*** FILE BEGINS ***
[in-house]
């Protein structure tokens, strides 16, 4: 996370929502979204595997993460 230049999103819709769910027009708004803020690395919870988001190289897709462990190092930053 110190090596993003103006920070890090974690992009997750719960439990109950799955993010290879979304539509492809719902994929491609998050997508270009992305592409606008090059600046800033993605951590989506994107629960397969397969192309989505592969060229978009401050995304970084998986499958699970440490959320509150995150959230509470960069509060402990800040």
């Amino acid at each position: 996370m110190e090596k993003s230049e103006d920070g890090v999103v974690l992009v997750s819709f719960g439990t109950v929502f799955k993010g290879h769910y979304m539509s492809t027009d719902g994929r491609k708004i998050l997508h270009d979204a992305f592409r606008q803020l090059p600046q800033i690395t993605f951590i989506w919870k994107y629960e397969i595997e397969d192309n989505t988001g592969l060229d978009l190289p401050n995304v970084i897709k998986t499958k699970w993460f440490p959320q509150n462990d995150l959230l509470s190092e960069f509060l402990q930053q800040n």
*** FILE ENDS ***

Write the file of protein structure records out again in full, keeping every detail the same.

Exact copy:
[in-house]
């Protein structure tokens, strides 16, 4: 996370929502979204595997993460 230049999103819709769910027009708004803020690395919870988001190289897709462990190092930053 110190090596993003103006920070890090974690992009997750719960439990109950799955993010290879979304539509492809719902994929491609998050997508270009992305592409606008090059600046800033993605951590989506994107629960397969397969192309989505592969060229978009401050995304970084998986499958699970440490959320509150995150959230509470960069509060402990800040």
């Amino acid at each position: 996370m110190e090596k993003s230049e103006d920070g890090v999103v974690l992009v997750s819709f719960g439990t109950v929502f799955k993010g290879h769910y979304m539509s492809t027009d719902g994929r491609k708004i998050l997508h270009d979204a992305f592409r606008q803020l090059p600046q800033i690395t993605f951590i989506w919870k994107y629960e397969i595997e397969d192309n989505t988001g592969l060229d978009l190289p401050n995304v970084i897709k998986t499958k699970w993460f440490p959320q509150n462990d995150l959230l509470s190092e960069f509060l402990q930053q800040n």